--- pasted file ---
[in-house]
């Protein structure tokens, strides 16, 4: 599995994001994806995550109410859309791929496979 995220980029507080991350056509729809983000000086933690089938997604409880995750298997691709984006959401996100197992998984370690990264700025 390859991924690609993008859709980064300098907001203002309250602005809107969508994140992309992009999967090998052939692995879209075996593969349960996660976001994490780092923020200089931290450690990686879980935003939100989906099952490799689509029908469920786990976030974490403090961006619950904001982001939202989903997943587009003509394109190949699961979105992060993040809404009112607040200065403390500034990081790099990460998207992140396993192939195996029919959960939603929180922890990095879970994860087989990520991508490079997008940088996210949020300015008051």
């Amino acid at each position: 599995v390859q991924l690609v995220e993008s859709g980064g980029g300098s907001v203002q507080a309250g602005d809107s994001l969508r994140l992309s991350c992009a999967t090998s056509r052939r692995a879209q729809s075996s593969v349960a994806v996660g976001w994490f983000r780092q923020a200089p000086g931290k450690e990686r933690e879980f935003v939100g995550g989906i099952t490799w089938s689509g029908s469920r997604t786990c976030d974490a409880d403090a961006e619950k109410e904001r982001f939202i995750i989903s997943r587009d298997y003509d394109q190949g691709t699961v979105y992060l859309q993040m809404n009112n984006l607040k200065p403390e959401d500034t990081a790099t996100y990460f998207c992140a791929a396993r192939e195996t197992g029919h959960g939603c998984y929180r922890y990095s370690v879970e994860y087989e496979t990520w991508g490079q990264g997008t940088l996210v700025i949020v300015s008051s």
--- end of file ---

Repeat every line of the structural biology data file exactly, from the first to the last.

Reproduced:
[in-house]
């Protein structure tokens, strides 16, 4: 599995994001994806995550109410859309791929496979 995220980029507080991350056509729809983000000086933690089938997604409880995750298997691709984006959401996100197992998984370690990264700025 390859991924690609993008859709980064300098907001203002309250602005809107969508994140992309992009999967090998052939692995879209075996593969349960996660976001994490780092923020200089931290450690990686879980935003939100989906099952490799689509029908469920786990976030974490403090961006619950904001982001939202989903997943587009003509394109190949699961979105992060993040809404009112607040200065403390500034990081790099990460998207992140396993192939195996029919959960939603929180922890990095879970994860087989990520991508490079997008940088996210949020300015008051």
């Amino acid at each position: 599995v390859q991924l690609v995220e993008s859709g980064g980029g300098s907001v203002q507080a309250g602005d809107s994001l969508r994140l992309s991350c992009a999967t090998s056509r052939r692995a879209q729809s075996s593969v349960a994806v996660g976001w994490f983000r780092q923020a200089p000086g931290k450690e990686r933690e879980f935003v939100g995550g989906i099952t490799w089938s689509g029908s469920r997604t786990c976030d974490a409880d403090a961006e619950k109410e904001r982001f939202i995750i989903s997943r587009d298997y003509d394109q190949g691709t699961v979105y992060l859309q993040m809404n009112n984006l607040k200065p403390e959401d500034t990081a790099t996100y990460f998207c992140a791929a396993r192939e195996t197992g029919h959960g939603c998984y929180r922890y990095s370690v879970e994860y087989e496979t990520w991508g490079q990264g997008t940088l996210v700025i949020v300015s008051s």